European bankers say they will be hit by US attempts to rewrite capital rules

European bankers hit back yesterday at attempts by the big Wall Street investment banks to have the international capital adequacy rules rewritten to the global banks' advantage.

In a submission tabled the day before the deadline for consultation on rules to replace the 12-year-old Basle accord, the European Banking Federation called for smaller European banks to be given the same leeway in using their own internal risk ratings in assessing the amount of capital they need to set aside to cover bad debts as the more "sophisticated" banks.

Peter Vipond who chairs the Basle capital group of the EBF said that the rules, while arcane to outsiders, would have fundamental implications for the banking industry.

"These proposals will change the face of the industry fundamentally. We have to get them right. There will be banks which have to merge. There will be banks that have to shut down [as a result]," he said. "We want internal ratings for a great deal more banks. Not just the international banks, but French, German, Italian, UK banks."

The 1988 Basle Accord laid down that a blanket minimum anount of banks' capital should be set aside to cover risk of default. But this is now seen as too crude for the task and following lobbying by the bigger banks is set to be replaced with a more flexible regime next year.

The original proposals tabled last year by the committee under the leadership of Bill McDonaugh, chair of the New York Federal Reserve, said internal ratings of debt risk could be used by the top 70 or so banks but smaller insititutions would only be able to rely on external rating agencies like Standard & Poor's, Moody's and Fitch IBCA.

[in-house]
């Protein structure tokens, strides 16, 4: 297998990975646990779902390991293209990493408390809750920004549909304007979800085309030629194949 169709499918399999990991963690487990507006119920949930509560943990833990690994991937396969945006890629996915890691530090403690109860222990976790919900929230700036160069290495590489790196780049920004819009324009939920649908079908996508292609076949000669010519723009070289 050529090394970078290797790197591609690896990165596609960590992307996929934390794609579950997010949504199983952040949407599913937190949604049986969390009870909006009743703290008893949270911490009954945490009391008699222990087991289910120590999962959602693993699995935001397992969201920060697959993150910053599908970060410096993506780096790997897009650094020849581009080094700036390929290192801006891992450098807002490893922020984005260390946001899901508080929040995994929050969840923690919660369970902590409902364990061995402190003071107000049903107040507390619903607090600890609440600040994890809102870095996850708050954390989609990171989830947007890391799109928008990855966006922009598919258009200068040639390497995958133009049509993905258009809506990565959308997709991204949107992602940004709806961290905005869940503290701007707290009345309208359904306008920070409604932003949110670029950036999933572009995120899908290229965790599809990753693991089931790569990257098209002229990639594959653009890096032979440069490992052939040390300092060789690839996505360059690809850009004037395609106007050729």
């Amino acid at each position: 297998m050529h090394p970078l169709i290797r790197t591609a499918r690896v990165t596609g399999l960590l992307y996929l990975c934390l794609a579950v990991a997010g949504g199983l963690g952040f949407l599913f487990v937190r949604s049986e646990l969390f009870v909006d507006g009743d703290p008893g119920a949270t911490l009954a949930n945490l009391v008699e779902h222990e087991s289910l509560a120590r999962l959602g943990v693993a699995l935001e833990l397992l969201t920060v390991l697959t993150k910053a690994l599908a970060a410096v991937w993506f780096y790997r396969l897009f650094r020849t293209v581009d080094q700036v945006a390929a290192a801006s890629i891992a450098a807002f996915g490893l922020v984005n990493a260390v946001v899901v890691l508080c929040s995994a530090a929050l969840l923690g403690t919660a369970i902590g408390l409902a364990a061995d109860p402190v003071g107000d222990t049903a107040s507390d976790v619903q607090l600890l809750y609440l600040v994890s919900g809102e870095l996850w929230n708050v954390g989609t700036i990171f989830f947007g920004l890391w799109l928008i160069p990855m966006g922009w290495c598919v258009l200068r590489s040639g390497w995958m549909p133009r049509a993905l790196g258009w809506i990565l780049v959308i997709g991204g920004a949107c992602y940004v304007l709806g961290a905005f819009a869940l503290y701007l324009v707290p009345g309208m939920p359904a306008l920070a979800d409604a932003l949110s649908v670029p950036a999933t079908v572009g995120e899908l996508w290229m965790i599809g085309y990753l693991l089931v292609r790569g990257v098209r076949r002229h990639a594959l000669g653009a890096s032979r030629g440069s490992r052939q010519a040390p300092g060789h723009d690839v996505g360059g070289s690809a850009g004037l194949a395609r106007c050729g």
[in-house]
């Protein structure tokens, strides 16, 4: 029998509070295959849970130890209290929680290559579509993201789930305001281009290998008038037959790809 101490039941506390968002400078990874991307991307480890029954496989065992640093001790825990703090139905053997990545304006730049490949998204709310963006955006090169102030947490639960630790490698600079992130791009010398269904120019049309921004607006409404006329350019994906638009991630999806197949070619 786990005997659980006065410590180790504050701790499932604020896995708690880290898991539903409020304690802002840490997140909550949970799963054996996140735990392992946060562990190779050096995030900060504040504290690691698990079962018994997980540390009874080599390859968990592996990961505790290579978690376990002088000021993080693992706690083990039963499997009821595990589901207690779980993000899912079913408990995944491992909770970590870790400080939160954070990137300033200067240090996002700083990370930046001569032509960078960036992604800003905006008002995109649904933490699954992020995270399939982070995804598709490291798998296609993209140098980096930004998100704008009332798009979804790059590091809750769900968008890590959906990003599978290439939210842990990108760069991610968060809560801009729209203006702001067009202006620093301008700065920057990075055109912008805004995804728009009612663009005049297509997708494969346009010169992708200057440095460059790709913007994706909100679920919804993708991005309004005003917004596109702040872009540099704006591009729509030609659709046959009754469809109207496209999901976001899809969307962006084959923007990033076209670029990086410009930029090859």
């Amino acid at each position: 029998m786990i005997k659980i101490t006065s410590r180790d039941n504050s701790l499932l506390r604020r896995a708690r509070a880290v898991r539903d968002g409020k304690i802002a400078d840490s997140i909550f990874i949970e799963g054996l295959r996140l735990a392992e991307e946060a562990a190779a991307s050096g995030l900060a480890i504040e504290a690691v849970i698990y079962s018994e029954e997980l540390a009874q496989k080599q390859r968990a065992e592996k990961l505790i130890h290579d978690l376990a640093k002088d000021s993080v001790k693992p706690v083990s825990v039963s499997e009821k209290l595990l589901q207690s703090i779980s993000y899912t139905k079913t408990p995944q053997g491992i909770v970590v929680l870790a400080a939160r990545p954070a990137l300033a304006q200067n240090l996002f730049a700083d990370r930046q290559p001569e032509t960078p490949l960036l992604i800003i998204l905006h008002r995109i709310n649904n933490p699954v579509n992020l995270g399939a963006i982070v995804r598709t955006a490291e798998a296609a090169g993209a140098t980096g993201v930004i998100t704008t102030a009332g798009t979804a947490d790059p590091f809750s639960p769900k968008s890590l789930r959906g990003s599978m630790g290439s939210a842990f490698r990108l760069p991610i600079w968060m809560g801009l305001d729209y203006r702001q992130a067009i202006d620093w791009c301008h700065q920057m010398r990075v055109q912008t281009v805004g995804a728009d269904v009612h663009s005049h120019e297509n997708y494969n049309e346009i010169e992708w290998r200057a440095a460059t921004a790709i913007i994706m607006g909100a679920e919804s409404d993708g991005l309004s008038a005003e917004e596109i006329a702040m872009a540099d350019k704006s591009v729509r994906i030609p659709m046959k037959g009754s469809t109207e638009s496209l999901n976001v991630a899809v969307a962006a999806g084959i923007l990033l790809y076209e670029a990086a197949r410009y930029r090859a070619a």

Smaller European banks say they would lose out under the new proposals because far more of their clients will not have external credit ratings.

The amount of regulatory capital banks have to set aside to cover risks is a key factor in determining the profitability of an institution. Hence the larger, more sophisticated banks have been lobbying for the regulators to place greater reliance on qualitative issues, such as the sophistication of a bank's internal controls, and reduce the need for precious capital to be set aside.

Analysts say the new rules could reduce the capital requirements of the larger British banks by billions of pounds, allowing them to step up the rate at which they are returning capital to shareholders through buybacks.

A study by Salomon Smith Barney, the investment bank, last year estimated that Barclays Bank alone would need £1.5bn less capital under the rules.

The current plan is to have a second round of consultation early next year with a view to bringing in the new rules late in 2001.

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